To advocates, fine natural wines taste like no other. But they have another virtue: their lack of sulphites gets rid of a surprising reaction to more commercially produced bottles.
It started insidiously, in subtle, cheek-itching ways that made me think I had developed a mild allergy to my washing detergent. But soon I was sneezing every day for no apparent reason, sometimes until 4am. By a reluctant process of elimination I realised that the problem was wine. Or, more probably, it was the sulphur dioxide compounds that act as preservatives in the wine.
Complaining to one’s doctor that Burgundy makes you sneeze was never going to garner much sympathy. Still, mine dosed me with antihistamines and explained that some people possibly lack the enzymes necessary to break down the sulphites added not just to wine but also to many foods (from dried fruit to sausages and guacamole). All wine contains naturally occurring sulphites, and it’s not simply a case of going organic to get around the problem. I did, and still sneezed. In fact, one madly expensive organic Zinfandel had my throat burning and tightening. Death by rosé. How middle-class can you get?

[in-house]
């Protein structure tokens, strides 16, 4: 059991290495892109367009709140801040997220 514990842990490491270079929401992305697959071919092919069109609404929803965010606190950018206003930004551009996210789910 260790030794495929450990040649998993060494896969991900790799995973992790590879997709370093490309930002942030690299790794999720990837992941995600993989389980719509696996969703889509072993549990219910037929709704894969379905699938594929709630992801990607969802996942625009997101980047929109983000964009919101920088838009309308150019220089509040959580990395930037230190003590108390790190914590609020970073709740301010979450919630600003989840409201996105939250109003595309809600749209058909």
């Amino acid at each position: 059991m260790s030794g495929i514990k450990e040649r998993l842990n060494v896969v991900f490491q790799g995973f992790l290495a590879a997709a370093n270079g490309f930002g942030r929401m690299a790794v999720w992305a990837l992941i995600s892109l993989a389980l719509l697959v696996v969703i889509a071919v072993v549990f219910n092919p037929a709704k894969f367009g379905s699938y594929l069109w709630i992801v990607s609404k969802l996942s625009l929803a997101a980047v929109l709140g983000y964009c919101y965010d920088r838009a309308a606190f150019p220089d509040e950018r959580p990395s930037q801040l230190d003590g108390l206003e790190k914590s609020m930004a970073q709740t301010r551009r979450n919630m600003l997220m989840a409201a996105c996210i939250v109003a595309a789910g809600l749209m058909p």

Organic wine might use grapes free from synthetic pesticides and fertilisers but, paradoxically, is permitted to be processed with several of the additives common to conventional wine. Even some biodynamic wines add commercial yeasts. Only natural wines are farmed organically and hand-harvested and then bottled using low or no intervention. No reverse osmosis machinery, no spinning cones and cryo-extraction, no weirdly flavoured yeasts, no snowdrifts of sugar. And only the very lowest levels of sulphites.
One woman better versed in this subject than most is Isabelle Legeron, France’s first female Master of Wine and an advocate for natural wine.